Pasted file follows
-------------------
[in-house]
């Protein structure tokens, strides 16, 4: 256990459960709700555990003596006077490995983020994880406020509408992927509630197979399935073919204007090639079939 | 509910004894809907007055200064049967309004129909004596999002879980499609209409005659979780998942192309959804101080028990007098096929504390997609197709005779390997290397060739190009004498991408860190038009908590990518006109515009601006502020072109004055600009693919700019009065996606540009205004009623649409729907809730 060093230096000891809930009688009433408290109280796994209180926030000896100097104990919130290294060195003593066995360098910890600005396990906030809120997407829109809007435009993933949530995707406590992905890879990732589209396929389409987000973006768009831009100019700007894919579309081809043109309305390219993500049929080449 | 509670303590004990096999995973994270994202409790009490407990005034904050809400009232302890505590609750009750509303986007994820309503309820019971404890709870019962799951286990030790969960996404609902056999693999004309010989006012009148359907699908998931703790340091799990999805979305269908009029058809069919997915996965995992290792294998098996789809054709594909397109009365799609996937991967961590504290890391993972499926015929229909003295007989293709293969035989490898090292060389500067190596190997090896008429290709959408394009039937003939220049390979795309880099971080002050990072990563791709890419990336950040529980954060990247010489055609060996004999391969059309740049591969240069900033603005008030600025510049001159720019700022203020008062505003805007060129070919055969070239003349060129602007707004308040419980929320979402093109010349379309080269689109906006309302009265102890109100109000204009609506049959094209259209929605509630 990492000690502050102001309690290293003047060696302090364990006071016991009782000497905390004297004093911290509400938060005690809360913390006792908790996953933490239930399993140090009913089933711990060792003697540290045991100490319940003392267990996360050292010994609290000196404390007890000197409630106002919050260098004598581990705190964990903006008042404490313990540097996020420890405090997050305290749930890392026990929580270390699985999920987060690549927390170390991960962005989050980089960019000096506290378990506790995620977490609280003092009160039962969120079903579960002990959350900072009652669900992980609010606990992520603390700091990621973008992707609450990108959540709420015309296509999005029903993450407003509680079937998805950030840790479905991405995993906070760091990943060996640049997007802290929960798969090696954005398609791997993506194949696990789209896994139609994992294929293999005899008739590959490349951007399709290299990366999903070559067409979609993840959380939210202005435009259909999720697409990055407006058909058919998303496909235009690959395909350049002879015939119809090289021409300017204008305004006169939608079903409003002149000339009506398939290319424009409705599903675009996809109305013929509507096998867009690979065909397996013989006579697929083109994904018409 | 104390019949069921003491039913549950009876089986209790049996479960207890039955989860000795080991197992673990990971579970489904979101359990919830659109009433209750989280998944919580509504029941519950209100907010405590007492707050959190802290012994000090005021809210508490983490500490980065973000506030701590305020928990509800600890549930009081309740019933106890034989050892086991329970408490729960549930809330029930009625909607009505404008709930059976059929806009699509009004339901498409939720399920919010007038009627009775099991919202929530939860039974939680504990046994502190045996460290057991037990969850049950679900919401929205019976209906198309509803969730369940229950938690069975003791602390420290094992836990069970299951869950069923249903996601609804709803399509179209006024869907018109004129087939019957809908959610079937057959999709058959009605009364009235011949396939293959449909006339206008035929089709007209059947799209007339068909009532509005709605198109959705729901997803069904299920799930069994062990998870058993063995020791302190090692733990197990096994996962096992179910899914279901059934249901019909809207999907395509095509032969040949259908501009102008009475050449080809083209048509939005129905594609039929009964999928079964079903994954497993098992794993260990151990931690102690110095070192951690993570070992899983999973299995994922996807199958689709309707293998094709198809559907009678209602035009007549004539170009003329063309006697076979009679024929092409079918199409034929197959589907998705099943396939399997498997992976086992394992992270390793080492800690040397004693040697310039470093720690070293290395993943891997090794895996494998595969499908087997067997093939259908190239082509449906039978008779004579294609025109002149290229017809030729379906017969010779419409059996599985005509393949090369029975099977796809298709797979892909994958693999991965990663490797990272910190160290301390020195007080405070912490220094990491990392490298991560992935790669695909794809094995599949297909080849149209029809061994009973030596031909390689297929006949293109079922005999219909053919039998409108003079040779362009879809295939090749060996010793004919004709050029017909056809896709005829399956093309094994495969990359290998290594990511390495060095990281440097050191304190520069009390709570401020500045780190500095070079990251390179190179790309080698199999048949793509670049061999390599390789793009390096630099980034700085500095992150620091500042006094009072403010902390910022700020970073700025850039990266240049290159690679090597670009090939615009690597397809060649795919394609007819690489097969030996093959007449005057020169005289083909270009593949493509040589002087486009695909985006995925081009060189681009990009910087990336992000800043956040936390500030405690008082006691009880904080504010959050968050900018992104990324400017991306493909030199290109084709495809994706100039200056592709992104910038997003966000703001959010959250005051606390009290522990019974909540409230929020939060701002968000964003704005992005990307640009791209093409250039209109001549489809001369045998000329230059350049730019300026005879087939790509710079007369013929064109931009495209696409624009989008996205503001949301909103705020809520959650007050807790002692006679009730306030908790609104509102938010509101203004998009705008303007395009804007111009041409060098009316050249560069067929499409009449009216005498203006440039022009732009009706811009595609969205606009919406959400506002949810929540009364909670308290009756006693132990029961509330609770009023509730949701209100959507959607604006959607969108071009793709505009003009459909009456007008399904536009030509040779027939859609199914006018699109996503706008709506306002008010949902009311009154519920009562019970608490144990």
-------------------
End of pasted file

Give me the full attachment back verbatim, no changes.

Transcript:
[in-house]
């Protein structure tokens, strides 16, 4: 256990459960709700555990003596006077490995983020994880406020509408992927509630197979399935073919204007090639079939 | 509910004894809907007055200064049967309004129909004596999002879980499609209409005659979780998942192309959804101080028990007098096929504390997609197709005779390997290397060739190009004498991408860190038009908590990518006109515009601006502020072109004055600009693919700019009065996606540009205004009623649409729907809730 060093230096000891809930009688009433408290109280796994209180926030000896100097104990919130290294060195003593066995360098910890600005396990906030809120997407829109809007435009993933949530995707406590992905890879990732589209396929389409987000973006768009831009100019700007894919579309081809043109309305390219993500049929080449 | 509670303590004990096999995973994270994202409790009490407990005034904050809400009232302890505590609750009750509303986007994820309503309820019971404890709870019962799951286990030790969960996404609902056999693999004309010989006012009148359907699908998931703790340091799990999805979305269908009029058809069919997915996965995992290792294998098996789809054709594909397109009365799609996937991967961590504290890391993972499926015929229909003295007989293709293969035989490898090292060389500067190596190997090896008429290709959408394009039937003939220049390979795309880099971080002050990072990563791709890419990336950040529980954060990247010489055609060996004999391969059309740049591969240069900033603005008030600025510049001159720019700022203020008062505003805007060129070919055969070239003349060129602007707004308040419980929320979402093109010349379309080269689109906006309302009265102890109100109000204009609506049959094209259209929605509630 990492000690502050102001309690290293003047060696302090364990006071016991009782000497905390004297004093911290509400938060005690809360913390006792908790996953933490239930399993140090009913089933711990060792003697540290045991100490319940003392267990996360050292010994609290000196404390007890000197409630106002919050260098004598581990705190964990903006008042404490313990540097996020420890405090997050305290749930890392026990929580270390699985999920987060690549927390170390991960962005989050980089960019000096506290378990506790995620977490609280003092009160039962969120079903579960002990959350900072009652669900992980609010606990992520603390700091990621973008992707609450990108959540709420015309296509999005029903993450407003509680079937998805950030840790479905991405995993906070760091990943060996640049997007802290929960798969090696954005398609791997993506194949696990789209896994139609994992294929293999005899008739590959490349951007399709290299990366999903070559067409979609993840959380939210202005435009259909999720697409990055407006058909058919998303496909235009690959395909350049002879015939119809090289021409300017204008305004006169939608079903409003002149000339009506398939290319424009409705599903675009996809109305013929509507096998867009690979065909397996013989006579697929083109994904018409 | 104390019949069921003491039913549950009876089986209790049996479960207890039955989860000795080991197992673990990971579970489904979101359990919830659109009433209750989280998944919580509504029941519950209100907010405590007492707050959190802290012994000090005021809210508490983490500490980065973000506030701590305020928990509800600890549930009081309740019933106890034989050892086991329970408490729960549930809330029930009625909607009505404008709930059976059929806009699509009004339901498409939720399920919010007038009627009775099991919202929530939860039974939680504990046994502190045996460290057991037990969850049950679900919401929205019976209906198309509803969730369940229950938690069975003791602390420290094992836990069970299951869950069923249903996601609804709803399509179209006024869907018109004129087939019957809908959610079937057959999709058959009605009364009235011949396939293959449909006339206008035929089709007209059947799209007339068909009532509005709605198109959705729901997803069904299920799930069994062990998870058993063995020791302190090692733990197990096994996962096992179910899914279901059934249901019909809207999907395509095509032969040949259908501009102008009475050449080809083209048509939005129905594609039929009964999928079964079903994954497993098992794993260990151990931690102690110095070192951690993570070992899983999973299995994922996807199958689709309707293998094709198809559907009678209602035009007549004539170009003329063309006697076979009679024929092409079918199409034929197959589907998705099943396939399997498997992976086992394992992270390793080492800690040397004693040697310039470093720690070293290395993943891997090794895996494998595969499908087997067997093939259908190239082509449906039978008779004579294609025109002149290229017809030729379906017969010779419409059996599985005509393949090369029975099977796809298709797979892909994958693999991965990663490797990272910190160290301390020195007080405070912490220094990491990392490298991560992935790669695909794809094995599949297909080849149209029809061994009973030596031909390689297929006949293109079922005999219909053919039998409108003079040779362009879809295939090749060996010793004919004709050029017909056809896709005829399956093309094994495969990359290998290594990511390495060095990281440097050191304190520069009390709570401020500045780190500095070079990251390179190179790309080698199999048949793509670049061999390599390789793009390096630099980034700085500095992150620091500042006094009072403010902390910022700020970073700025850039990266240049290159690679090597670009090939615009690597397809060649795919394609007819690489097969030996093959007449005057020169005289083909270009593949493509040589002087486009695909985006995925081009060189681009990009910087990336992000800043956040936390500030405690008082006691009880904080504010959050968050900018992104990324400017991306493909030199290109084709495809994706100039200056592709992104910038997003966000703001959010959250005051606390009290522990019974909540409230929020939060701002968000964003704005992005990307640009791209093409250039209109001549489809001369045998000329230059350049730019300026005879087939790509710079007369013929064109931009495209696409624009989008996205503001949301909103705020809520959650007050807790002692006679009730306030908790609104509102938010509101203004998009705008303007395009804007111009041409060098009316050249560069067929499409009449009216005498203006440039022009732009009706811009595609969205606009919406959400506002949810929540009364909670308290009756006693132990029961509330609770009023509730949701209100959507959607604006959607969108071009793709505009003009459909009456007008399904536009030509040779027939859609199914006018699109996503706008709506306002008010949902009311009154519920009562019970608490144990």